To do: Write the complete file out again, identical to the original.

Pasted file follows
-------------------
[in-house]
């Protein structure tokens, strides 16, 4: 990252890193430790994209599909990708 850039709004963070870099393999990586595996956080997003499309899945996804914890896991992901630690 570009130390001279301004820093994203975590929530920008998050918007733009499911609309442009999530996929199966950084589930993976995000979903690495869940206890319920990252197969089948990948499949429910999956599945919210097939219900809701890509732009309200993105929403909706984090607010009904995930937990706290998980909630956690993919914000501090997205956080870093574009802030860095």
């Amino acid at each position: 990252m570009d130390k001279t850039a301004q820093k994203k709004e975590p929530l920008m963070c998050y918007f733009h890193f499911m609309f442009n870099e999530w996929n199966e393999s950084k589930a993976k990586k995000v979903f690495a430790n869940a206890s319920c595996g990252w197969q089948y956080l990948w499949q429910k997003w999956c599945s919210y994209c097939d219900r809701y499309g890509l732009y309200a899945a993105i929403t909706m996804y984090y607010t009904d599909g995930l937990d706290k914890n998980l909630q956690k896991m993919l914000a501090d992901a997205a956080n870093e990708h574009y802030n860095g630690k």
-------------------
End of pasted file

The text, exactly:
[in-house]
């Protein structure tokens, strides 16, 4: 990252890193430790994209599909990708 850039709004963070870099393999990586595996956080997003499309899945996804914890896991992901630690 570009130390001279301004820093994203975590929530920008998050918007733009499911609309442009999530996929199966950084589930993976995000979903690495869940206890319920990252197969089948990948499949429910999956599945919210097939219900809701890509732009309200993105929403909706984090607010009904995930937990706290998980909630956690993919914000501090997205956080870093574009802030860095």
């Amino acid at each position: 990252m570009d130390k001279t850039a301004q820093k994203k709004e975590p929530l920008m963070c998050y918007f733009h890193f499911m609309f442009n870099e999530w996929n199966e393999s950084k589930a993976k990586k995000v979903f690495a430790n869940a206890s319920c595996g990252w197969q089948y956080l990948w499949q429910k997003w999956c599945s919210y994209c097939d219900r809701y499309g890509l732009y309200a899945a993105i929403t909706m996804y984090y607010t009904d599909g995930l937990d706290k914890n998980l909630q956690k896991m993919l914000a501090d992901a997205a956080n870093e990708h574009y802030n860095g630690k």